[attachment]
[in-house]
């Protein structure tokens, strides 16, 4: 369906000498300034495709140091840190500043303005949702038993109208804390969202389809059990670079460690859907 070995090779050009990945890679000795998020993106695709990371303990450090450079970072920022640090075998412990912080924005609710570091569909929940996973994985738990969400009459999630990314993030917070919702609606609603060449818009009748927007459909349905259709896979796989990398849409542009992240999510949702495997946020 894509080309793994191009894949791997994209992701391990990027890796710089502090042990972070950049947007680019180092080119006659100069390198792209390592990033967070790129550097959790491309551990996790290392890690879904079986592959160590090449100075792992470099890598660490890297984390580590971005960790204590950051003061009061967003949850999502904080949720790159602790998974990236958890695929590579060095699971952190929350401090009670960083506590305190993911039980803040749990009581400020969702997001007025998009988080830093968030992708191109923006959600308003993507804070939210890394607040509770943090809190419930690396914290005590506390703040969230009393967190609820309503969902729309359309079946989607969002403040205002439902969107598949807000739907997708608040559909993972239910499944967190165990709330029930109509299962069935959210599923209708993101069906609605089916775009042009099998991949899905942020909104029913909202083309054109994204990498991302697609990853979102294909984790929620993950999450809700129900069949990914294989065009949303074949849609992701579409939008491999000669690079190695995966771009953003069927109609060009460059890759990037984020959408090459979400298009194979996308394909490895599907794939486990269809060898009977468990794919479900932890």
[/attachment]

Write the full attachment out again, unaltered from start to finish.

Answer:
[in-house]
């Protein structure tokens, strides 16, 4: 369906000498300034495709140091840190500043303005949702038993109208804390969202389809059990670079460690859907 070995090779050009990945890679000795998020993106695709990371303990450090450079970072920022640090075998412990912080924005609710570091569909929940996973994985738990969400009459999630990314993030917070919702609606609603060449818009009748927007459909349905259709896979796989990398849409542009992240999510949702495997946020 894509080309793994191009894949791997994209992701391990990027890796710089502090042990972070950049947007680019180092080119006659100069390198792209390592990033967070790129550097959790491309551990996790290392890690879904079986592959160590090449100075792992470099890598660490890297984390580590971005960790204590950051003061009061967003949850999502904080949720790159602790998974990236958890695929590579060095699971952190929350401090009670960083506590305190993911039980803040749990009581400020969702997001007025998009988080830093968030992708191109923006959600308003993507804070939210890394607040509770943090809190419930690396914290005590506390703040969230009393967190609820309503969902729309359309079946989607969002403040205002439902969107598949807000739907997708608040559909993972239910499944967190165990709330029930109509299962069935959210599923209708993101069906609605089916775009042009099998991949899905942020909104029913909202083309054109994204990498991302697609990853979102294909984790929620993950999450809700129900069949990914294989065009949303074949849609992701579409939008491999000669690079190695995966771009953003069927109609060009460059890759990037984020959408090459979400298009194979996308394909490895599907794939486990269809060898009977468990794919479900932890």